Roadblock 1: Art School Makes You Feel Guily about Making Money
So let's dive in and talk about our first road block. That art school makes you feel guilty about making money. So let's talk about why that happens. Why do you feel guilty for making money from your art? So, first of all, who feels guilty, at least at some point about that? All right, so there are a couple of reasons that art school creates this, and it's not even art school that there were just these issues of art money, guilt, right? So the 1st 1 is the myth of the starving artist. We've all heard that I remember my husband telling me the story. I was away speaking at a conference and it was over Memorial Day. And he was at a party with his aunt and his aunt knows nothing about art. She would freely admit that, and she was like the worst Magan. He's like, Oh, she's speaking in a conference and and she goes well, like, does she actually make any money? Because all you ever hear about is the starving artist myth, and my husband just looked at her with a complete a straight face, and h...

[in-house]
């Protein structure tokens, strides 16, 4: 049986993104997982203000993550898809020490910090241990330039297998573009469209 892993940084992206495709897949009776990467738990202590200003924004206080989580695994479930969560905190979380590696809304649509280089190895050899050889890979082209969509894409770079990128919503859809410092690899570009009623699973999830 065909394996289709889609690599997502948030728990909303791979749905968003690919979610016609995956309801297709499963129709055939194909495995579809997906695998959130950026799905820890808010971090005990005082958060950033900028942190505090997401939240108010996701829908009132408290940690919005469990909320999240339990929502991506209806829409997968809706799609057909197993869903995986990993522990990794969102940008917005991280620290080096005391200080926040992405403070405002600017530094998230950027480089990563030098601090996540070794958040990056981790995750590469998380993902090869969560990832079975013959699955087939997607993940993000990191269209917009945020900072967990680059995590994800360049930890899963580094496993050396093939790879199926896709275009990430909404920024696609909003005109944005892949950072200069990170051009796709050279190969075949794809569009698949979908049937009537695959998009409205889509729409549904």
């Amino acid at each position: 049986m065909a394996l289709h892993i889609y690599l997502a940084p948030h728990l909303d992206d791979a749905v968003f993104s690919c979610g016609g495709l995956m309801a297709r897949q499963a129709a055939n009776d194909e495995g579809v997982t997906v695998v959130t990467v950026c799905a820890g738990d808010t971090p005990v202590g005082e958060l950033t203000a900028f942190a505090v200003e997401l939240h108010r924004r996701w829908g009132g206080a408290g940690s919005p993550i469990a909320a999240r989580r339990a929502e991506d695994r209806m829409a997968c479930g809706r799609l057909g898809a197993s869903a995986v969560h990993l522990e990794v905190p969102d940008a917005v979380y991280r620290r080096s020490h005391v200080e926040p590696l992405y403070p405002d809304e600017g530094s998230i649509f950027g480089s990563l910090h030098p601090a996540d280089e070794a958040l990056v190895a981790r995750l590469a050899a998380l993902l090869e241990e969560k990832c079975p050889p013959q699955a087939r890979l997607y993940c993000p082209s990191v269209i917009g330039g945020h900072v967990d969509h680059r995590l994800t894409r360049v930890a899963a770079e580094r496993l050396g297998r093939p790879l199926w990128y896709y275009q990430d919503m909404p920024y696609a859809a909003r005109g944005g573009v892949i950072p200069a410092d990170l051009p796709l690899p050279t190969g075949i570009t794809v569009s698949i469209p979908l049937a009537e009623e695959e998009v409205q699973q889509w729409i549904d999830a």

e was like she makes more money than I dio. So there is absolutely that starving artist myth, and it influences a lot of people. Then there is the myth that money compromises artistic freedom, this myth of selling out right. If you make money, then you don't get to make whatever it is you want. And then there's another myth, which is this idea of affordability and accessibility. So this idea that people can't afford to pay what you need to charge. So one of the things I want to talk about that goes with all of these myths is this idea that you should take your professors money, baggage or really anyone else of money baggage with a grain of salt. So one of the reasons that art school can perpetuate these myths is because your professors, especially the ones that are full time and tenured, are insulated for the challenges of having to make money. I am not saying that being a university professor is not stressful. I was a university professor for one year, and I was like, I'm out. I'm gonna run my own business right? So I'm not saying it's not stressful. 10 year paperwork meetings. It's a lot to deal with, But you get a paycheck, you get a steady regular paycheck, and so that changes their perception. And there need to make money. So if you have ever had a teacher or a professor tell you, you know you need to sacrifice, you need to suffer for your art. If you sell that, it's selling out. Remember that if their baggage not yours. And here's the reality. Making your art requires money. It really does. I know there are some rare exceptions. You're like I'm in a dumpster, dive everything and ever pay for materials in my life. But you know what? It takes time to dumpster dive, which means you need to leave. Have enough money to have the time to go dumpster diving to build art, right? So somewhere along the way, making your art requires money. There are costs. There are real costs associated with creating your art materials, tools, supplies, space. All of those things require money, and on top of that, there are costs associated with being a person right can be a person for free. You need shelter, you need food. You need all these basic necessities at the very least, in order to be able to create your art. So this is a quote from Pablo Picasso, and he said an artist needs success and not only to live off of, but especially to produce his body of work. And what's interesting about Picasso is that he does not fit this starving artist myth that we've all been somehow led to believe. He had successes very early on in his career that led him to make money that allowed him to comfortably make art for the rest of his life. And that's something we don't look at. We don't tell that story, and I was already familiar with this, but I actually discovered that quote in the book Hustle by Neil Patel and assorted other people. A lot of authors on that book, but they said it is not money, but rather a lack of money. That compromise is art, and I think this is something to really think about. And I think for those of you who have purchased the class, you have this amazing workbook and part of this workbook. There's an opportunity to make some reflections, and so one of the things I want you to reflect on when you're working through this workbook was if there was there a time where you were forced to make a compromise in your heart because you didn't have enough money to afford to do the thing that you wanted. So something that ever happened, any of you guys where you didn't have the money to buy the material that you really wanted or the supply that you really wanted were the tool that you really wanted. How many people are like I'm saving up to buy a tool because I can't afford it yet. I know for yeah, and I know for my metal something Piers that's a big one were were pretty tool heavy group. So there's a lot of times where you might not be able to make the thing or do the idea or even things like traveling to get inspiration. They don't have a place. They would really love to travel Teoh because it would inspire their art, and they can't afford to do it right now. So there are a lot of compromises that you end up making when you can't well, you'll have all the money that you need. Yeah, and really, when it comes down to it. Making good money from your art is the best way to support making more art. So these are some images from marksman Jascha, and she's someone that I worked with as a coaching client. And when we had our session, one of the things that she came to me and she was trying to decide all of these different areas of her business. And this is something we're gonna talk about later today. Where exactly is the money coming from in your business? Obviously, she's a painter, but she has all of these other revenue streams. And so the first question I asked her one of the first questions I asked her was, Well, how do you want to spend your time every day? She was like, Well, I want to spend my time painting And the best way for her to spend most of her time painting is to sell her paintings. It's not to do the illustration work, even though she loves that, but it's not to do that. It's not to sell greeting cards. It's not to sell whatever other random thing. It's not to develop a class, literally the best way to support her spending as much time hating as possible is to sell more paintings. I think that's really important to remember is if you can sell more, you get to make more really, really nice virtuous cycle. So the other myth that I want to address here and this idea of art school makes you feel guilty for making money is this idea of the myth of accessibility and affordability. And I have heard this over and over and over again from so many people. No one would ever spend that much money on my art. No one would ever spend that much money for X y Z, whatever it is you make. Or maybe you're like, OK, some people would. But there aren't enough people who could afford to spend that much of my art right or I want my work to be accessible. I want it to be affordable. There's something I hear from people a lot, and I always like to make the argument that your work is not accessible to anyone. If you're not in business, your work is not accessible to anyone if you don't have the money to make it. And so looking at this idea that. Okay, this is how much I have to charge. There aren't enough people there are promise you there are. And so your job is to find the people who will pay what you need to charge for your work. That is actually your number one job is an artist is to find the people who will pay what you need to charge toe, actually make a profit from your work, and we're gonna move back to this one later. But I think it's just important to really highlight this, that it's not your job to talk to your friends and talk to your peers and and network with other artists. Your job is to find a network with people who are going to buy your work. And that's a big mindset shift in and of itself, right to realize that it's not your job to connect with people who can't afford your work. It's not that you can't interact with them. You don't have to be like, Well, you don't have enough money to buy my work. So we're not friends anymore, right? Like that's not what I'm talking about here. But it is your job to find an interact and and cultivate people who can by your work. But before we do all that, we want to talk about what you need to charge for your art. So anyone who has taken any class of me knows that probably my favorite topic in the whole wide world is pricing.